Woodruff's Recovery Has Bowling Green Ties

By: Courtney Lassiter
By: Courtney Lassiter

ABC News anchorman, Bob Woodruff talks for the first time since the attack in Iraq that injured Woodruff and his cameraman, Doug Vogt.

Last January, Woodruff and camera man Doug Vogt were traveling with U.S. military when they were hit with an improvised explosive device. Woodruff was in a coma for more than a month and Vogt was less severely injured.

It's been a lengthy road to recovery with both long and short term brain injuries for Woodruff.He spent several days in rehabilitation learning how to speak, eat and walk.

One of the exercises that helped his recovery was designed right here in Bowling Green.

The director of the Acquired Brain Injury Resource Program at WKU published these flash cards.

There are simple pictures on them and with repetition Woodruff was finally able to distinguish everyday objects like mirror and scissors.

The Brain Injury Center is helping locals too.

"After I woke up I was in a different planet for a couple months," Neal Blake said.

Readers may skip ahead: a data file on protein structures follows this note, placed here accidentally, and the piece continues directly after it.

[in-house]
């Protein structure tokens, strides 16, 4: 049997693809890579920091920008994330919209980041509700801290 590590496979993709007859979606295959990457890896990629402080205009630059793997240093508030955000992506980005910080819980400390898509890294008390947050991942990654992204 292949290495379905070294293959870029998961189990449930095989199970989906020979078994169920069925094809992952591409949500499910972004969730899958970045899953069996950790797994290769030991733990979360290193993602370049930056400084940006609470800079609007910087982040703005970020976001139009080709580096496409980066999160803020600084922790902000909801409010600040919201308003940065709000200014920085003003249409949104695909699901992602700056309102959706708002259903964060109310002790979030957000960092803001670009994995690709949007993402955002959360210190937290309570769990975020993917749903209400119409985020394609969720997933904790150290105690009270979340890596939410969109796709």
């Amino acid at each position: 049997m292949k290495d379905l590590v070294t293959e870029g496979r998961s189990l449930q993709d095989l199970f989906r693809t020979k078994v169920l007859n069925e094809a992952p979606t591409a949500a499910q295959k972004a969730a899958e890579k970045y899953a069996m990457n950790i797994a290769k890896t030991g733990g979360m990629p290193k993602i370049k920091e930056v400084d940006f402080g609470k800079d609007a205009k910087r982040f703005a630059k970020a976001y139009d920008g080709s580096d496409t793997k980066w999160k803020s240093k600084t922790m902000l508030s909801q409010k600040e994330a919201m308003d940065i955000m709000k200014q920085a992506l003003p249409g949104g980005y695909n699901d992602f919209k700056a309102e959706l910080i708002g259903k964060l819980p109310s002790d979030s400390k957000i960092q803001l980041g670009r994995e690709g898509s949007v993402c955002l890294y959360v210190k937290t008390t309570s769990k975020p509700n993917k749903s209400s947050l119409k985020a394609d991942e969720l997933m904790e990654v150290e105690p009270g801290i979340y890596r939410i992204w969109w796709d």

It's been nearly two years since Blake was thrown from his vehicle during a crash.

"At first I would repeat myself and not know I had just said what I said. I don't do that anymore," Blake said.

Neal was in a coma for a week and has suffered both mental and physical injuries. In our interview, Neal struggled to find the words to describe his thoughts.

"I just forgot what I was saying; that's a perfect example," Blake said.

Neal is undergoing treatment at The Acquired Brain Injury Resource Program at Western Kentucky University because he wants to go back to school.

"We have them practice taking notes and recall what information they take and repeating that information to them," Doctor Robert Dressler explained.

"We'll watch newscasts and ask what was talked about," Dr. Dressler said.

Dressler also said the healing process takes a long time in even milder cases can last a lifetime.

In Dressler's experience he said proper nouns are the hardest for brain injury patients to remember.

When we asked Neal what his hardest thing to remember, he again, struggled to find the words.

"What am I trying to say," Blake said.

Brain injury affects more Americans than reported.

In fact Dressler calls it "the silent epidemic."

"People talk normal and look normal but you don't even know there suffering from it until they don't remember anything out of their short term memory," Dr. Dressler said.


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